The RCP, which claimed responsibility for vandalizing the new Peples Republic of China embassy here last week, said yesterday they plan more unspecified "actions" while Teng is in town. The Chinese leader is scheduled to leave Washington Early Thursday.

Security has been unusually heavy for Teng's visit. Even those demonstrators who protested peacefully yesterday were kept at a distance outside the wrought iron ornamental fence surrounding the White House grounds.

Inside, however, two RCP activists with press credentials briefly disrupted the welcoming ceremonies on the south lawn yesterday morning when they began shouting anti-Teng slogans. They were quickly hustled away by Secret Service agents and charged with disorderly conduct.

The two -- identified by Secret Service as Keith Scott Kozimoto, 28, of New York, and Sonia J Ransom, also known as Jean Goldberg, 26, of Seattle -- had been admitted to the White House grounds with temporary press passes. A Secret Service spokesman said both had credentials for The Worker newspaper which is published by the Revolutionary Communist Party.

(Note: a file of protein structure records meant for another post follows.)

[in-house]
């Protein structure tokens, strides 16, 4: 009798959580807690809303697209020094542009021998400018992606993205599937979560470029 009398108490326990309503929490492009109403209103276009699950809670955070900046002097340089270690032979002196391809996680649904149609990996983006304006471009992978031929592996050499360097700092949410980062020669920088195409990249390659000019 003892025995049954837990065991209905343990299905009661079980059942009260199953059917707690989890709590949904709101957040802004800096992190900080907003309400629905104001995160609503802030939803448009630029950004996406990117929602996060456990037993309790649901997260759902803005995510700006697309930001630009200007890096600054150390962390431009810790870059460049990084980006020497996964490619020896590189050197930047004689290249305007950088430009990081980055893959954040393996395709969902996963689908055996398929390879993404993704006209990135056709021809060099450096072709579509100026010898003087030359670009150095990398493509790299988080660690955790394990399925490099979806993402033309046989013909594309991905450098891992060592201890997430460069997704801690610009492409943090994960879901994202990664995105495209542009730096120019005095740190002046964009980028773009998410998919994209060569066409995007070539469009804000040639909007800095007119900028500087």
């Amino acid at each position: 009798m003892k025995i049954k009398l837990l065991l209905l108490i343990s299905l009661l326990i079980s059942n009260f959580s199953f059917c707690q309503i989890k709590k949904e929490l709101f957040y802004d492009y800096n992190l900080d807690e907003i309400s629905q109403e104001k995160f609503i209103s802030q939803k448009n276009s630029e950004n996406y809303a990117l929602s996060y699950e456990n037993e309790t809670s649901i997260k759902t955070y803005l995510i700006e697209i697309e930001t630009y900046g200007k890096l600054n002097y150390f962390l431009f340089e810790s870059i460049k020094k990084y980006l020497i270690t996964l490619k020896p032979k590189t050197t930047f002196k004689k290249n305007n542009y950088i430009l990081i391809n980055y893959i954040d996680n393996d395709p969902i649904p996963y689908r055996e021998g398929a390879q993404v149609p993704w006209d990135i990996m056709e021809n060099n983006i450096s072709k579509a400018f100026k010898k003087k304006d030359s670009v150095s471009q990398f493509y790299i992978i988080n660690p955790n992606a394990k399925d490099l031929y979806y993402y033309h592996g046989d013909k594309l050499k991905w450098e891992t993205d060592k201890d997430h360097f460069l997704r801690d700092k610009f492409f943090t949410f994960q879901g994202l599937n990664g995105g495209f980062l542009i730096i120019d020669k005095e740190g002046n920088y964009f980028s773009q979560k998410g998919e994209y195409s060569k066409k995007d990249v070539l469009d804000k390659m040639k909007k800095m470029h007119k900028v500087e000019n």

The RCP claimed credit for the disruption at the White House. Kozimoto and Ransom "denounced Teng for the traitor and the dog that he is," said the RCP in a formal statement. "The Revolutionary Communist Party and [its] Committee for a Fitting Welcome claim full responsibility, and there's more to come."

Ransom said in an interview last night after being released from jail, "I think our next big move will be a press conference [today], building off the White House [incidents] and everything."